“So live your life that the fear of death can never enter your heart.”
I hear Andrew’s voice…
“When it comes your time to die, be not like those whose hearts are filled with fear of death, so that when their time comes they weep and pray for a little more time to live their lives over again in a different way. Sing your death song and die like a hero going home”Chief Tecumseh
I normally wake up in shock, scared and crying and it’s usually 4 or 5 AM when it happens. I sit there and talk to myself. Sometimes I scream. Sometimes I cry. Sometimes I whisper. Sometimes I don’t know what to do so here I sit. These are my grief talks.
That poem by Chief Tecumseh was Andrew’s favorite poem and he truly lived in such a way that the fear of death never entered his heart. He lived that way since day one. The poem found him much later in his short life but I know he really felt a homecoming when he first read it and soaked it all in.
My first baby. (My second Mama)*
*Things I write in parentheses are things Andrew would actually say to me and I still hear him saying them.
It’s not who I wanted to be but here I am…
These are my truths
I’ve lived a life with grief but nothing could have prepared me for the journey I’ve embarked on since the death of my first-born son on May 25, 2018. Andrew James Lefevre lived 22 magnificent years on this earth. He lives on forever in the space that we feel around us.
I am Angela, Mom, mommy, momma, mum. I am a mom of 2 boys. Andrew and Alec. My babies. My guys. My why. I’m also the youngest of 5 and the only girl which makes me my dad’s favorite daughter. My mother died in a car accident in Colombia, where we are from, in July of 1971. She was 38 years old. I was 3 and a half. That’s when my life with grief began. That’s when I started talking with me, myself and I. Silently yet: Loudly. Daily. Sanely. Insanely and always emotionally. My paternal grandmother moved in with us right after our mother died and stayed with us for the rest of her life. She even moved with us to the States in 1975 even though she had to leave everything she ever knew behind in Colombia. She became our rock. She saved my life with her blanket of love and compassion. She lived 98 magnificent years on this floating rock and died peacefully in my arms on December 12, 2007.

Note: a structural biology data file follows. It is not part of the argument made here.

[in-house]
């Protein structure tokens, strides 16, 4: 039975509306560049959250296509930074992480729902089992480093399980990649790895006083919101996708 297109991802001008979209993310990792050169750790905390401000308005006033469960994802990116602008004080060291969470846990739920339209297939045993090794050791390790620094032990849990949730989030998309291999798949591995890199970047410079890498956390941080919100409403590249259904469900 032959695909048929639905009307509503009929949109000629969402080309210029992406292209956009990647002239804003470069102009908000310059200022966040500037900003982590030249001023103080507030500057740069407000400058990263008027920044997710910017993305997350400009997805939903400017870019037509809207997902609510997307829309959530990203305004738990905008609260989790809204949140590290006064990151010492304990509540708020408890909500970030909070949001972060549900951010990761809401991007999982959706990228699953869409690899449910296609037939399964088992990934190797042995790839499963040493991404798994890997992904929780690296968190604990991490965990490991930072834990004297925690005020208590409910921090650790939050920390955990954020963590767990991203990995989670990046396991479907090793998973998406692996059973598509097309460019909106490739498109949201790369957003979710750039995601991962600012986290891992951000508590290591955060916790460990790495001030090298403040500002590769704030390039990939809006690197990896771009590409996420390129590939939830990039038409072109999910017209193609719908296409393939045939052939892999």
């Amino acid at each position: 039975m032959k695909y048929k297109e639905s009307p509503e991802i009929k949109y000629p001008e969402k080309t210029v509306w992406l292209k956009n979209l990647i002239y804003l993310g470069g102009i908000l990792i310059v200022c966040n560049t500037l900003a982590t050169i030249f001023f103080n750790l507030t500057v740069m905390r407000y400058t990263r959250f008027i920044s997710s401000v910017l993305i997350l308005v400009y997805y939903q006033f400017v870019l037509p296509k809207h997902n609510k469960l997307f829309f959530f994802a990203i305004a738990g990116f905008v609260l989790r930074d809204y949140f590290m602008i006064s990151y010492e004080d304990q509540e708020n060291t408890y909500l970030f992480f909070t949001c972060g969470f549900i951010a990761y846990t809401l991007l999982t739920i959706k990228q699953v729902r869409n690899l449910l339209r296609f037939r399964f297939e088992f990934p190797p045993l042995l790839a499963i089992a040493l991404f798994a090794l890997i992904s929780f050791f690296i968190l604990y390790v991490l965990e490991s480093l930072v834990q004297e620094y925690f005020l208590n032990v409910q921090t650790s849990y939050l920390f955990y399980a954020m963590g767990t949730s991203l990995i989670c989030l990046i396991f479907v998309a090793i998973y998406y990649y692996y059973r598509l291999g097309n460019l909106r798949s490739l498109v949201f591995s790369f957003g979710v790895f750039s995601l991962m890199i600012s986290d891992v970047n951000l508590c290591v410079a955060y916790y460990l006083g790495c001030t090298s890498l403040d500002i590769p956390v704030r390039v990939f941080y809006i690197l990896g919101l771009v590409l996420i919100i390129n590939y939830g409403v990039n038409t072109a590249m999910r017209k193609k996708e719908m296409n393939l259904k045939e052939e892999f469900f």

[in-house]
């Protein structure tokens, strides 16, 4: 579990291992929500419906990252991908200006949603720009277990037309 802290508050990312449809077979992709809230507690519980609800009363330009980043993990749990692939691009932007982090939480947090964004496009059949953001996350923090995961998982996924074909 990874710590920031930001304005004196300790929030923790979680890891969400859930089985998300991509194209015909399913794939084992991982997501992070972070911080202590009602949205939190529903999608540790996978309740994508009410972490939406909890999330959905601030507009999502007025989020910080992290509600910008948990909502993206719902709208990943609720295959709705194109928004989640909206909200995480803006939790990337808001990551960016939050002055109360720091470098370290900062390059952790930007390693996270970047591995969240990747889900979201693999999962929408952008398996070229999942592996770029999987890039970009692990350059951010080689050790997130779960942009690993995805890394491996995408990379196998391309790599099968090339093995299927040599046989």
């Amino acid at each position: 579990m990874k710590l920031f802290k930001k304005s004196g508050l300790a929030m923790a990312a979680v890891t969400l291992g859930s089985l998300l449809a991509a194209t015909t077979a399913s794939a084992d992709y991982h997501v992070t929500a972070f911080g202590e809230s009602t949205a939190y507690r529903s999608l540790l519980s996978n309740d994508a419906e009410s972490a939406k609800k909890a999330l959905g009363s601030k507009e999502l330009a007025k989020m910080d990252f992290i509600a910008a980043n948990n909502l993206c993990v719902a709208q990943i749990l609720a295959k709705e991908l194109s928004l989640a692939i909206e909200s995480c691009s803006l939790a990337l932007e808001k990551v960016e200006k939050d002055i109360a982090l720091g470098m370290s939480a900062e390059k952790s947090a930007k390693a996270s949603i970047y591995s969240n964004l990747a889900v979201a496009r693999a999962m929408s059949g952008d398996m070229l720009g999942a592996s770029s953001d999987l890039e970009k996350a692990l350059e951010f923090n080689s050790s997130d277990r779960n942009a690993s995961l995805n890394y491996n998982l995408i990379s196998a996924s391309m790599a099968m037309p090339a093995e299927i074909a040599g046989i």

Why am I doing this now? Because my son was an unbelievable force on this earth and he made a fatal mistake one day because 22 year olds are still prone to acting impulsively. Andrew died from an accidental overdose of Fentanyl/Xanax/Alcohol combo and since his death I’ve met countless moms and dads and siblings and families who have lost their kids to the same thing and I’ve seen so many people fall apart completely and lose hope. When I lost Hope at the age of 3 and a half years my wonderful grandmother stepped in and let me cry and talk while she made me rice pudding or soft boiled eggs or pancakes or scrambled eggs. She wrapped me in her blanket of compassion and love and those things she did allowed hope to sneak back in. She brought a smile back to my face and softened my falls along the way. She was a giver. She raised me with a giving heart and I hope I can give to others a little bit of what she gave to me. I hope my gibberish will soften someone else’s fall.
Some say, “Hope anchors the soul” and I believe that. Hope is beautiful. My mother’s name is Esperanza. Esperanza means Hope in Spanish. The truth is: Hope never died. Hope lives eternally in the space we feel around us. Hope always wants to be with us. We should embrace this and let hope in.
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